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Cultural Values and Personal Ethics Paper

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Cultural Values and Personal Ethics Paper

Amy Lynn Shipley

University of Phoenix


Shelley Pumphrey

Cultural Values and Personal Ethics Paper

In the medieval society, morality was dictated by the simple laws of the church. As John Menadue (2000) reminds us, “The church believed business was basically immoral. Those who worked in 'trade' have often carried a moral or social stigma. If one wanted to live a virtuous life, one should be like the fishermen, give up business and follow Christ.” Of course, today even the church acknowledges that one can be a corporate team player and still remain an essentially moral person, in touch with one’s personal and cultural values. However, this stamp of approval does not necessarily make the worker’s position any easier -- as a rash of corporate scandals and the everyday little economic injustices of life remind us, anyone working in an accountable position in business may find themselves having to balance personal political and ethical values with the greater values and goals of the organization as a whole. This balancing act can occur in many small and large ways. For example, personal values may seem to interfere with corporate or cultural values if an accountant finds something in the business’s practice or bookkeeping that seems to be at odds with their personal sense of right and wrong (for example, discovering that a mortgage company one works for practices legal but abusive predatory lending practices that take advantage of elderly, disabled, or undereducated people, and that one’s own job is enabling that). Alternately, business values may interfere with personal values if one’s work requires sacrifices or life changes that challenge one’s family or personal equilibrium (for example, mandatory overtime hours might interfere with child-raising, or being asked to relocate could stress marriage relationships). The accountant must determine to what degree they are defined in daily life by their identity as a worker, and also determine to what degree their performance as a worker is going to be affected by their personal values and identity and to what degree it is shaped by cultural and organizational demands. Decisions must be based both on context (as being work or home related) and on one’s own balance of personal and organizational values.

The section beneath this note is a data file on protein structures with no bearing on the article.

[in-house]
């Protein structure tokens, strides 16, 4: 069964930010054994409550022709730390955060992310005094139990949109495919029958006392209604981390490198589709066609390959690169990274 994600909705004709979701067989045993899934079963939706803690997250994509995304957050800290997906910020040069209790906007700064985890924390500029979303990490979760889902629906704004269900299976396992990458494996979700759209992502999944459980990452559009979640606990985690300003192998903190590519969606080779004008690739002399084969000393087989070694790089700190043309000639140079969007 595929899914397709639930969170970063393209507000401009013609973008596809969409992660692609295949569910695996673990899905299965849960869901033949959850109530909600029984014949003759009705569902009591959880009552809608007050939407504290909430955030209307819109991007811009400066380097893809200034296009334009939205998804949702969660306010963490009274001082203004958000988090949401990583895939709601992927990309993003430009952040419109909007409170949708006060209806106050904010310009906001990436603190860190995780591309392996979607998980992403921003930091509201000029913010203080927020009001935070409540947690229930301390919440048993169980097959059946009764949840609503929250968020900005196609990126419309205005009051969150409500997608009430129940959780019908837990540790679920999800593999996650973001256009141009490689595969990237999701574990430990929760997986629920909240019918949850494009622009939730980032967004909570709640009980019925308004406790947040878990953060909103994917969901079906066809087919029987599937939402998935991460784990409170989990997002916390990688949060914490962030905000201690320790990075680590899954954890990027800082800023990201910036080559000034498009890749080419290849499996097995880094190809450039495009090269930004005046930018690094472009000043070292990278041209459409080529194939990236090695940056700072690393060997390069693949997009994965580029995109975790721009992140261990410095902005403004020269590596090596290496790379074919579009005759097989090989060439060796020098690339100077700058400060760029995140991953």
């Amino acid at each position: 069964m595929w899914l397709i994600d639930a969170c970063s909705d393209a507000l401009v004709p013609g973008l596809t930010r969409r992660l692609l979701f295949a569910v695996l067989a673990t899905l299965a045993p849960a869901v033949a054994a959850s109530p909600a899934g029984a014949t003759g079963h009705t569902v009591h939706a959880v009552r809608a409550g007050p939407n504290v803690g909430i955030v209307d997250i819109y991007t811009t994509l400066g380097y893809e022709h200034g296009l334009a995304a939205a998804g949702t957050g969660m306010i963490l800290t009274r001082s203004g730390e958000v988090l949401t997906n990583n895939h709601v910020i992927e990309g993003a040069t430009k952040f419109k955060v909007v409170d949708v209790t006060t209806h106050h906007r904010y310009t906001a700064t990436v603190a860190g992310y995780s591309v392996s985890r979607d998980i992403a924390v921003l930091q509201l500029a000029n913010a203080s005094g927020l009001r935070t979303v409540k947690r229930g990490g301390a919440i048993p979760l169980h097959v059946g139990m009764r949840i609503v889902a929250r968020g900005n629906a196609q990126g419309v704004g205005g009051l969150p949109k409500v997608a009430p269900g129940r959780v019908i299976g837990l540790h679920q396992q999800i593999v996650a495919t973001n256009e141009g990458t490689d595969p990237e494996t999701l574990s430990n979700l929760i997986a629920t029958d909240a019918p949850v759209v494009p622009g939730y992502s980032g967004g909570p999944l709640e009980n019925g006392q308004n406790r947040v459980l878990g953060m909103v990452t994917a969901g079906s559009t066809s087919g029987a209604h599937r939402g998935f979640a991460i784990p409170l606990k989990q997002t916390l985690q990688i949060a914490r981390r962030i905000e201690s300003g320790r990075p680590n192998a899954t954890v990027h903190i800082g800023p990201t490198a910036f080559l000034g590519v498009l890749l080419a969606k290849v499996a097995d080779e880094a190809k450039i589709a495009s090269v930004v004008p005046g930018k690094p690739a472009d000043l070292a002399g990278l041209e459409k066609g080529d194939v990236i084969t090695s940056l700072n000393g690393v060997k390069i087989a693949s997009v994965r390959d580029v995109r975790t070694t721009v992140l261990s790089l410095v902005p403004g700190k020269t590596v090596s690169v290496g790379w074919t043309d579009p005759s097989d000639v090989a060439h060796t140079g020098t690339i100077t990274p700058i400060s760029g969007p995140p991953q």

Personal Values

Personal values, on the other hand, need to be based on one’s own individual religious and ethical convictions. For me, these are very traditional values. To once again quote John Menadue, (2000) there are a few very basic principles that can help to guide individuals in decision making, especially where corporate and personal values may seem to collide: “First, personal responsibility. Would my actions be supported by the people whose approval I most value - a spouse, a friend, a priest? Secondly, loyalty. Can loyalty to my organization detract from my personal responsibilities? Third, transparency. Would I be prepared to publicly defend my action or my silence? And fourthly, reciprocity. Would I like others to do the same to me or to my children?” It is definitely true for me that in my private life personal values must supersede corporate values. Assuming that my family was not in desperate need of overtime pay or other bonuses, I would always choose to be there for those I loved rather than take home work, sign up for extra overtime, or otherwise compromise personal time for business reasons.

Organizational Values

Organizational values in most places where an accountant will find employment are centered around the commercial goal of making a profit. In some cases, the value of the bottom line may be tempered by other concerns, such as strict conformity to all applicable laws, economic fairness, or even certain religious or other moral concerns which are of particular import to the company or its shareholders. However, generally speaking, even where other values dictate the limits of acceptable behavior, decision making within those confines is expected to be based on taking actions which have the most profit potential for the company. As quoted by McPhai (1997) studies have shown that the “ ‘prevailing thinking pattern among managers is... economism ... the ethical conviction that economically appropriate action in itself is ethically good as such.’ ... [people are] behaving ethically when they engage in, ‘economically appropriate action.’” It is probably true that most

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